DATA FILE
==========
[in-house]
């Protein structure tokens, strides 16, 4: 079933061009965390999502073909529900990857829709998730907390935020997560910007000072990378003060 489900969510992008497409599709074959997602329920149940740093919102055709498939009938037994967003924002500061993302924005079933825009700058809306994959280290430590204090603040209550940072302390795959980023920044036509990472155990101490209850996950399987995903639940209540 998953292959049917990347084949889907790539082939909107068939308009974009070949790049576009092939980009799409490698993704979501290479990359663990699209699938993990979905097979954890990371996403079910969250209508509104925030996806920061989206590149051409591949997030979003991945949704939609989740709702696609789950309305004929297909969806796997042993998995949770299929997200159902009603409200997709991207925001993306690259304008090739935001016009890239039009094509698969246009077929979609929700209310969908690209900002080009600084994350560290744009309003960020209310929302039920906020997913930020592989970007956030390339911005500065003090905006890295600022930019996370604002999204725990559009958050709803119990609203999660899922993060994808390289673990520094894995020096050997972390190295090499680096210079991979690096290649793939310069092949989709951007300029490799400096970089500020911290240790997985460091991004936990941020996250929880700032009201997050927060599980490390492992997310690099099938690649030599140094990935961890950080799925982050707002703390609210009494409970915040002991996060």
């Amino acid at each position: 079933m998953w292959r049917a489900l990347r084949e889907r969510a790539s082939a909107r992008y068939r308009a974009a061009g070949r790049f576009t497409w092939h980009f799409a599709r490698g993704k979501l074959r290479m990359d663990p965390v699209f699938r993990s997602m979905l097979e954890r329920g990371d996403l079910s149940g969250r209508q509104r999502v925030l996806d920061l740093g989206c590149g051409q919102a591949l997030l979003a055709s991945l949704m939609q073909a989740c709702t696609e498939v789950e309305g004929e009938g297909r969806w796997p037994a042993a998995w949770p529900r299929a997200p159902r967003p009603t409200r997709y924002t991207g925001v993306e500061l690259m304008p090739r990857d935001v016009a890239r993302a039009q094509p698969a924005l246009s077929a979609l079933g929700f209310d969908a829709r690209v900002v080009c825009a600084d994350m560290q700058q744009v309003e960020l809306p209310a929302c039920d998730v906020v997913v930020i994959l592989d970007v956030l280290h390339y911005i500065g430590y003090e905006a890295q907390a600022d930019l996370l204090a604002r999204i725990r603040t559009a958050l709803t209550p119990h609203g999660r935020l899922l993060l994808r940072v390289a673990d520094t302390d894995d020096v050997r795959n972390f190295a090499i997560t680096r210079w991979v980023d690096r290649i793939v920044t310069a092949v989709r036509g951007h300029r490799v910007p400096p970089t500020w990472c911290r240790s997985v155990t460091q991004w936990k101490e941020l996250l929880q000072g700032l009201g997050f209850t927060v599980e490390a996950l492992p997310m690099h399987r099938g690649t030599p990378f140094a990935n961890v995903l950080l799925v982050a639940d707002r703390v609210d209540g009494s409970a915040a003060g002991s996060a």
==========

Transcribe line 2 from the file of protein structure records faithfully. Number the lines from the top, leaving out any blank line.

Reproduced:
């Protein structure tokens, strides 16, 4: 079933061009965390999502073909529900990857829709998730907390935020997560910007000072990378003060 489900969510992008497409599709074959997602329920149940740093919102055709498939009938037994967003924002500061993302924005079933825009700058809306994959280290430590204090603040209550940072302390795959980023920044036509990472155990101490209850996950399987995903639940209540 998953292959049917990347084949889907790539082939909107068939308009974009070949790049576009092939980009799409490698993704979501290479990359663990699209699938993990979905097979954890990371996403079910969250209508509104925030996806920061989206590149051409591949997030979003991945949704939609989740709702696609789950309305004929297909969806796997042993998995949770299929997200159902009603409200997709991207925001993306690259304008090739935001016009890239039009094509698969246009077929979609929700209310969908690209900002080009600084994350560290744009309003960020209310929302039920906020997913930020592989970007956030390339911005500065003090905006890295600022930019996370604002999204725990559009958050709803119990609203999660899922993060994808390289673990520094894995020096050997972390190295090499680096210079991979690096290649793939310069092949989709951007300029490799400096970089500020911290240790997985460091991004936990941020996250929880700032009201997050927060599980490390492992997310690099099938690649030599140094990935961890950080799925982050707002703390609210009494409970915040002991996060």